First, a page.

August 21, 2014
Daniel Hourcade, coach of the National Rugby TeamTuesday, January 14, 2014
‘It is crucial for players to enjoy themselves together’
Born: Tucumán, June 7, 1958
Nicknames: Huevo or Francés
Ocuppation: The Pumas coach
Studies: Universidad Nacional de Tucumán
Favourite newspaper: La Gaceta, Tucumán
The Pumas coaching job fell on Daniel Hourcade’s lap as he was preparing for a long overdue holiday. Reminiscing in an interview with the Herald, Hourcade said he had just landed from a two-week tour of Canada with Argentina’s Second XV and as he was rushing to a doctor’s appointment in Buenos Aires before boarding his flight home to Tucumán, Daniel Hourcade was unaware that previous national coach Santiago Phelan was resigning. Asked over the phone to take the job, he said yes. Of course he said yes.
Things evolved very quickly, how ready were you?
Being Pumas coach has always been a dream, a job for which I have prepared all of my life. But I had put it in the back of my mind as the decision of who coaches which team was really out of my hands. That and the fact that I was really enjoying coaching the future Pumas either with the Pampas XV or the Jaguars. Coaches have to work hard with whichever team they are, if then you get asked to work with higher teams, it means you have done a good job.
Yours is a long career as a rugby coach.
I started coaching in Tucumán while still playing, as most of us do in rugby. Soon after retiring, I was given the reigns of age-group provincial teams, then the full provincial team. In 2001, I coached Argentina U21 and also was with the national sevens team in the early 2000s before moving to Portugal. I worked with their national team, qualifying for and playing in Rugby World Cup 2007. I then coached in France and as I was on my way back to Portugal, I was offered to return to Argentina to handle the newly formed Pampas XV (team selected from local players that performed in South Africa’s Vodacom Cup) and Argentina’s 2nd XV, the Jaguars. I worked with them from 2010 until this November.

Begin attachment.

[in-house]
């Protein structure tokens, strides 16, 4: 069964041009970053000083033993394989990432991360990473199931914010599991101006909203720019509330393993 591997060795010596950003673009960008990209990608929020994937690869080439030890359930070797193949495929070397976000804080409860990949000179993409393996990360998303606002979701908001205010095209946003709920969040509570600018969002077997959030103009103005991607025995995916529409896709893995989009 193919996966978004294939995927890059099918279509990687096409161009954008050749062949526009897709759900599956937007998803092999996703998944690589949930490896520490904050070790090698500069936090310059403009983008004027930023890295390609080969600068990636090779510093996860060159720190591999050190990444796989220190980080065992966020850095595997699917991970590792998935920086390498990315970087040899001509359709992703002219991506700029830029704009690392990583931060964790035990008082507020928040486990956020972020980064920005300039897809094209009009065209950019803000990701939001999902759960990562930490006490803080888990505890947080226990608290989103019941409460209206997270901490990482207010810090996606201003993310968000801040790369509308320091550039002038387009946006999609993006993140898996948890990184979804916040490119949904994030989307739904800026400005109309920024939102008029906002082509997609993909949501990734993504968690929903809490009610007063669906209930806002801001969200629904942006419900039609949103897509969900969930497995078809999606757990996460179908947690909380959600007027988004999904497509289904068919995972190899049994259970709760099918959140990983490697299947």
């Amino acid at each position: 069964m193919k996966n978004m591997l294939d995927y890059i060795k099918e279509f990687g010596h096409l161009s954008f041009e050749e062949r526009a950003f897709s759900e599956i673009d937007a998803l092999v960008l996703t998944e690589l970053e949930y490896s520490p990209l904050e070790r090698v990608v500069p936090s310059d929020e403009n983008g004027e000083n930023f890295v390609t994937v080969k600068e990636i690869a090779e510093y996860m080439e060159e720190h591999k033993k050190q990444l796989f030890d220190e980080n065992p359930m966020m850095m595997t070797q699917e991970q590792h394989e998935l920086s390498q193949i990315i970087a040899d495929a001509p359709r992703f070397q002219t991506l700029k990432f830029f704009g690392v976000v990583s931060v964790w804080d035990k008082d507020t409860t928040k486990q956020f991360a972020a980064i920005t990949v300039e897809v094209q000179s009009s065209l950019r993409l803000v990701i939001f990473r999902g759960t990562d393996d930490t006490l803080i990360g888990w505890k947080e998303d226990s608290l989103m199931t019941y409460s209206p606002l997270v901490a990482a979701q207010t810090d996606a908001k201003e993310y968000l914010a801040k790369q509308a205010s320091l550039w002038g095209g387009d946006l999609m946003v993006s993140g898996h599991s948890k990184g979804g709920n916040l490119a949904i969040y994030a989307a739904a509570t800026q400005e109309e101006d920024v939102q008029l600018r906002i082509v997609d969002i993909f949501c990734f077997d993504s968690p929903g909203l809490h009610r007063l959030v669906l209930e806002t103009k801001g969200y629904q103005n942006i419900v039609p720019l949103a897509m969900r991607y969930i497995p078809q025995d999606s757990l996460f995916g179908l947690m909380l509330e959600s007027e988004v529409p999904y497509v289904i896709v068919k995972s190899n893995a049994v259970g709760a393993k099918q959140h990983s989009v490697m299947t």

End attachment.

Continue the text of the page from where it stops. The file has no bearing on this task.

The way the Puma job was offered was not under the best circumstances. Do you agree?
It was sad to see Tati Phelan exit with two months left of his contract and over issues within the team. Although I did know some of the things that were happening, I was unaware that such a decision was in the making. I had a very good working relationship with him and we did speak before taking over his position. He has always been very good with me.
How hard was your first meeting with the team?
The European-based players had already been selected for a tour to England, Wales and Italy so I had to work with a squad and not with one I had selected. Having said this, I would have probably picked all the same players. We all knew there were issues that affected the way the team had performed and I met with the different leaders during the tour but what was new was that Los Pumas travelled with former captain José Santamarina to deal with players in non rugby related matters.
How bad were things?
I hope the low standard of some players was due to off-the-field circumstances of which I don’t want to play any role. Things were bad and affected the team. It was something that wasn’t easily noticed but after so many years as coach, you sense things, underlying issues. The more I look at the game against Wales (lost 40-6) I see that the first 30 minutes were very good, we attacked and broke their defence nine times; but something was not right and we couldn’t fix it at halftime and we then lost by a huge margin. We hit rock bottom. A week later we won which was very important, much more important than playing well.